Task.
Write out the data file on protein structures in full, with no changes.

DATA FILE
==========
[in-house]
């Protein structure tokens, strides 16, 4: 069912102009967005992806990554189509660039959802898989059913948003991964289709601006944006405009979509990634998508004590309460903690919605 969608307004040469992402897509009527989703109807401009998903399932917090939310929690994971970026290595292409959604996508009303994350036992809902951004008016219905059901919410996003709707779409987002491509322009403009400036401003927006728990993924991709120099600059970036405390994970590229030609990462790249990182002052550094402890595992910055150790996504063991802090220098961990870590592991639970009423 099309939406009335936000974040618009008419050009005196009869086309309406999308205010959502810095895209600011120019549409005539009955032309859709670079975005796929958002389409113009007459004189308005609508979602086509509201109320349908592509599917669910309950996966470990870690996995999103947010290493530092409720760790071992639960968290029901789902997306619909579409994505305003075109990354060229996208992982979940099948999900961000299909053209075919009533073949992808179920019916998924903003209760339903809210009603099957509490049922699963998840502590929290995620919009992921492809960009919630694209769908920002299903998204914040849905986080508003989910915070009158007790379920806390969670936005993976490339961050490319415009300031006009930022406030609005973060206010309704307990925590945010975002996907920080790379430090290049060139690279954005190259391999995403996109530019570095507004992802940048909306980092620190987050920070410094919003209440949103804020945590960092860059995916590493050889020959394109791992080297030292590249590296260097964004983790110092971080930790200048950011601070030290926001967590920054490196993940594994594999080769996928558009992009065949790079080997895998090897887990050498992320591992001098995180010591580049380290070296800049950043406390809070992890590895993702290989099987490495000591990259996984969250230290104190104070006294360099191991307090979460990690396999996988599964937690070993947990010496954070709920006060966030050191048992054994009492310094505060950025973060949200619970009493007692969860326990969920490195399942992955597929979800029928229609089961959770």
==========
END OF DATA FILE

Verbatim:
[in-house]
């Protein structure tokens, strides 16, 4: 069912102009967005992806990554189509660039959802898989059913948003991964289709601006944006405009979509990634998508004590309460903690919605 969608307004040469992402897509009527989703109807401009998903399932917090939310929690994971970026290595292409959604996508009303994350036992809902951004008016219905059901919410996003709707779409987002491509322009403009400036401003927006728990993924991709120099600059970036405390994970590229030609990462790249990182002052550094402890595992910055150790996504063991802090220098961990870590592991639970009423 099309939406009335936000974040618009008419050009005196009869086309309406999308205010959502810095895209600011120019549409005539009955032309859709670079975005796929958002389409113009007459004189308005609508979602086509509201109320349908592509599917669910309950996966470990870690996995999103947010290493530092409720760790071992639960968290029901789902997306619909579409994505305003075109990354060229996208992982979940099948999900961000299909053209075919009533073949992808179920019916998924903003209760339903809210009603099957509490049922699963998840502590929290995620919009992921492809960009919630694209769908920002299903998204914040849905986080508003989910915070009158007790379920806390969670936005993976490339961050490319415009300031006009930022406030609005973060206010309704307990925590945010975002996907920080790379430090290049060139690279954005190259391999995403996109530019570095507004992802940048909306980092620190987050920070410094919003209440949103804020945590960092860059995916590493050889020959394109791992080297030292590249590296260097964004983790110092971080930790200048950011601070030290926001967590920054490196993940594994594999080769996928558009992009065949790079080997895998090897887990050498992320591992001098995180010591580049380290070296800049950043406390809070992890590895993702290989099987490495000591990259996984969250230290104190104070006294360099191991307090979460990690396999996988599964937690070993947990010496954070709920006060966030050191048992054994009492310094505060950025973060949200619970009493007692969860326990969920490195399942992955597929979800029928229609089961959770």